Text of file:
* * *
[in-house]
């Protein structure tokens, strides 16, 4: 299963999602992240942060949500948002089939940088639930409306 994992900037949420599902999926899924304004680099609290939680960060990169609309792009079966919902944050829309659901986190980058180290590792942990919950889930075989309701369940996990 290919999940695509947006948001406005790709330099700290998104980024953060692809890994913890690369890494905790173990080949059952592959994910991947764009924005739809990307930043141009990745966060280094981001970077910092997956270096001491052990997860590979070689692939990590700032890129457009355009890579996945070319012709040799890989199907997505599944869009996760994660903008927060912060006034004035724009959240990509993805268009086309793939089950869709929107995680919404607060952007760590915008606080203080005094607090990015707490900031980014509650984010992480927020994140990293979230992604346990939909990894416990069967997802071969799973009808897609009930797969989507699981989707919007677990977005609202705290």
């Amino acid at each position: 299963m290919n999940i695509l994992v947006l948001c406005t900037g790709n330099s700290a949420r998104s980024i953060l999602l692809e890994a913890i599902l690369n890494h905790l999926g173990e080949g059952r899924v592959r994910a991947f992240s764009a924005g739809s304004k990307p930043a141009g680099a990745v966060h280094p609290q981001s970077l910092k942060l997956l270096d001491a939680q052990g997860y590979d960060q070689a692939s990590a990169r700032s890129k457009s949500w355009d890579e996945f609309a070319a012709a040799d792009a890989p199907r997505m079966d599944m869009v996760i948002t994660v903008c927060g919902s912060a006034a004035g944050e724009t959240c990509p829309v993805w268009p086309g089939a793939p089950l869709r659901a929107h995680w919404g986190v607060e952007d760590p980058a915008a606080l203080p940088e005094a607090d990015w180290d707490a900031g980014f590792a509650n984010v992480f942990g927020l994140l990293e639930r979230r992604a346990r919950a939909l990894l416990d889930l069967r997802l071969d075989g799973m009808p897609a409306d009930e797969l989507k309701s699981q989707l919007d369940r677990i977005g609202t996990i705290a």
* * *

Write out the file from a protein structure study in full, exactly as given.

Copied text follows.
[in-house]
């Protein structure tokens, strides 16, 4: 299963999602992240942060949500948002089939940088639930409306 994992900037949420599902999926899924304004680099609290939680960060990169609309792009079966919902944050829309659901986190980058180290590792942990919950889930075989309701369940996990 290919999940695509947006948001406005790709330099700290998104980024953060692809890994913890690369890494905790173990080949059952592959994910991947764009924005739809990307930043141009990745966060280094981001970077910092997956270096001491052990997860590979070689692939990590700032890129457009355009890579996945070319012709040799890989199907997505599944869009996760994660903008927060912060006034004035724009959240990509993805268009086309793939089950869709929107995680919404607060952007760590915008606080203080005094607090990015707490900031980014509650984010992480927020994140990293979230992604346990939909990894416990069967997802071969799973009808897609009930797969989507699981989707919007677990977005609202705290």
């Amino acid at each position: 299963m290919n999940i695509l994992v947006l948001c406005t900037g790709n330099s700290a949420r998104s980024i953060l999602l692809e890994a913890i599902l690369n890494h905790l999926g173990e080949g059952r899924v592959r994910a991947f992240s764009a924005g739809s304004k990307p930043a141009g680099a990745v966060h280094p609290q981001s970077l910092k942060l997956l270096d001491a939680q052990g997860y590979d960060q070689a692939s990590a990169r700032s890129k457009s949500w355009d890579e996945f609309a070319a012709a040799d792009a890989p199907r997505m079966d599944m869009v996760i948002t994660v903008c927060g919902s912060a006034a004035g944050e724009t959240c990509p829309v993805w268009p086309g089939a793939p089950l869709r659901a929107h995680w919404g986190v607060e952007d760590p980058a915008a606080l203080p940088e005094a607090d990015w180290d707490a900031g980014f590792a509650n984010v992480f942990g927020l994140l990293e639930r979230r992604a346990r919950a939909l990894l416990d889930l069967r997802l071969d075989g799973m009808p897609a409306d009930e797969l989507k309701s699981q989707l919007d369940r677990i977005g609202t996990i705290a």